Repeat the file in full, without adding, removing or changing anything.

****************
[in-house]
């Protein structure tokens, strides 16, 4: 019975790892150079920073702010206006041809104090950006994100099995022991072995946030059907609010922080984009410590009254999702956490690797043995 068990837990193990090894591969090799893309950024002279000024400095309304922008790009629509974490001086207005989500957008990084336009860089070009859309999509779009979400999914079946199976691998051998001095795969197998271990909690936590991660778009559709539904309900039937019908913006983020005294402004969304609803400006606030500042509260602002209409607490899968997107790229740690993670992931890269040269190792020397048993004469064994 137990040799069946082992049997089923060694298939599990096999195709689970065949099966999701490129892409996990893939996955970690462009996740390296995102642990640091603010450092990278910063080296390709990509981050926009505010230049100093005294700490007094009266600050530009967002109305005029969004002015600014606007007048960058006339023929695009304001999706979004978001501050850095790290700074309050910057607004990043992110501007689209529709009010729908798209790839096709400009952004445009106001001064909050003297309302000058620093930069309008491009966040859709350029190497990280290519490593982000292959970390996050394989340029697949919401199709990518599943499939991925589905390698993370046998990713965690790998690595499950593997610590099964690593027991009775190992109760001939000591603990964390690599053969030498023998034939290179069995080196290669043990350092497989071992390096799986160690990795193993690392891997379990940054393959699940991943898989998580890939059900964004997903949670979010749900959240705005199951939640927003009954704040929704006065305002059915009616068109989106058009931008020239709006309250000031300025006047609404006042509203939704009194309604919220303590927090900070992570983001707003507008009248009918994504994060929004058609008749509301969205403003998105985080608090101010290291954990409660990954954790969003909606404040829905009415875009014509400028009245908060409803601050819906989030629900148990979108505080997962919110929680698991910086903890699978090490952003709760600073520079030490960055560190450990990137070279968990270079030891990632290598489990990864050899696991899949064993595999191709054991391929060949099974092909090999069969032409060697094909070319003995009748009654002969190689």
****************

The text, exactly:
[in-house]
């Protein structure tokens, strides 16, 4: 019975790892150079920073702010206006041809104090950006994100099995022991072995946030059907609010922080984009410590009254999702956490690797043995 068990837990193990090894591969090799893309950024002279000024400095309304922008790009629509974490001086207005989500957008990084336009860089070009859309999509779009979400999914079946199976691998051998001095795969197998271990909690936590991660778009559709539904309900039937019908913006983020005294402004969304609803400006606030500042509260602002209409607490899968997107790229740690993670992931890269040269190792020397048993004469064994 137990040799069946082992049997089923060694298939599990096999195709689970065949099966999701490129892409996990893939996955970690462009996740390296995102642990640091603010450092990278910063080296390709990509981050926009505010230049100093005294700490007094009266600050530009967002109305005029969004002015600014606007007048960058006339023929695009304001999706979004978001501050850095790290700074309050910057607004990043992110501007689209529709009010729908798209790839096709400009952004445009106001001064909050003297309302000058620093930069309008491009966040859709350029190497990280290519490593982000292959970390996050394989340029697949919401199709990518599943499939991925589905390698993370046998990713965690790998690595499950593997610590099964690593027991009775190992109760001939000591603990964390690599053969030498023998034939290179069995080196290669043990350092497989071992390096799986160690990795193993690392891997379990940054393959699940991943898989998580890939059900964004997903949670979010749900959240705005199951939640927003009954704040929704006065305002059915009616068109989106058009931008020239709006309250000031300025006047609404006042509203939704009194309604919220303590927090900070992570983001707003507008009248009918994504994060929004058609008749509301969205403003998105985080608090101010290291954990409660990954954790969003909606404040829905009415875009014509400028009245908060409803601050819906989030629900148990979108505080997962919110929680698991910086903890699978090490952003709760600073520079030490960055560190450990990137070279968990270079030891990632290598489990990864050899696991899949064993595999191709054991391929060949099974092909090999069969032409060697094909070319003995009748009654002969190689």